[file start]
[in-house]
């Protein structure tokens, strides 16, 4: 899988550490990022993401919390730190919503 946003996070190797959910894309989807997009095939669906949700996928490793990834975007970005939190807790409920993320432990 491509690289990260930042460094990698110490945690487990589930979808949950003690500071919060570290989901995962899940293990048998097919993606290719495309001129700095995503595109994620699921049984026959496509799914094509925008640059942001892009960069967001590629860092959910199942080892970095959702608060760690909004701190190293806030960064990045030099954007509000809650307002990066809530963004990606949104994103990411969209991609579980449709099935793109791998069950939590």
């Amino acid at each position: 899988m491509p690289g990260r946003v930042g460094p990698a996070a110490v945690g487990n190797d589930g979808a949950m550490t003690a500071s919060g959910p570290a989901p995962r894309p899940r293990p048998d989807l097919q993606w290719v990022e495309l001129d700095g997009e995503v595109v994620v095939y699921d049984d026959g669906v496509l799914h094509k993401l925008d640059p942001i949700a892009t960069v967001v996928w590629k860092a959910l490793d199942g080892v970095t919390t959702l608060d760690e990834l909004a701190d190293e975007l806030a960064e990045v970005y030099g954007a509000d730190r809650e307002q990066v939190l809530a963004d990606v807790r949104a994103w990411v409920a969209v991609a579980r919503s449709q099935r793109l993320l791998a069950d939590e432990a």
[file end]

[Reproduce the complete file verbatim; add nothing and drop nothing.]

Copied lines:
[in-house]
């Protein structure tokens, strides 16, 4: 899988550490990022993401919390730190919503 946003996070190797959910894309989807997009095939669906949700996928490793990834975007970005939190807790409920993320432990 491509690289990260930042460094990698110490945690487990589930979808949950003690500071919060570290989901995962899940293990048998097919993606290719495309001129700095995503595109994620699921049984026959496509799914094509925008640059942001892009960069967001590629860092959910199942080892970095959702608060760690909004701190190293806030960064990045030099954007509000809650307002990066809530963004990606949104994103990411969209991609579980449709099935793109791998069950939590």
């Amino acid at each position: 899988m491509p690289g990260r946003v930042g460094p990698a996070a110490v945690g487990n190797d589930g979808a949950m550490t003690a500071s919060g959910p570290a989901p995962r894309p899940r293990p048998d989807l097919q993606w290719v990022e495309l001129d700095g997009e995503v595109v994620v095939y699921d049984d026959g669906v496509l799914h094509k993401l925008d640059p942001i949700a892009t960069v967001v996928w590629k860092a959910l490793d199942g080892v970095t919390t959702l608060d760690e990834l909004a701190d190293e975007l806030a960064e990045v970005y030099g954007a509000d730190r809650e307002q990066v939190l809530a963004d990606v807790r949104a994103w990411v409920a969209v991609a579980r919503s449709q099935r793109l993320l791998a069950d939590e432990a």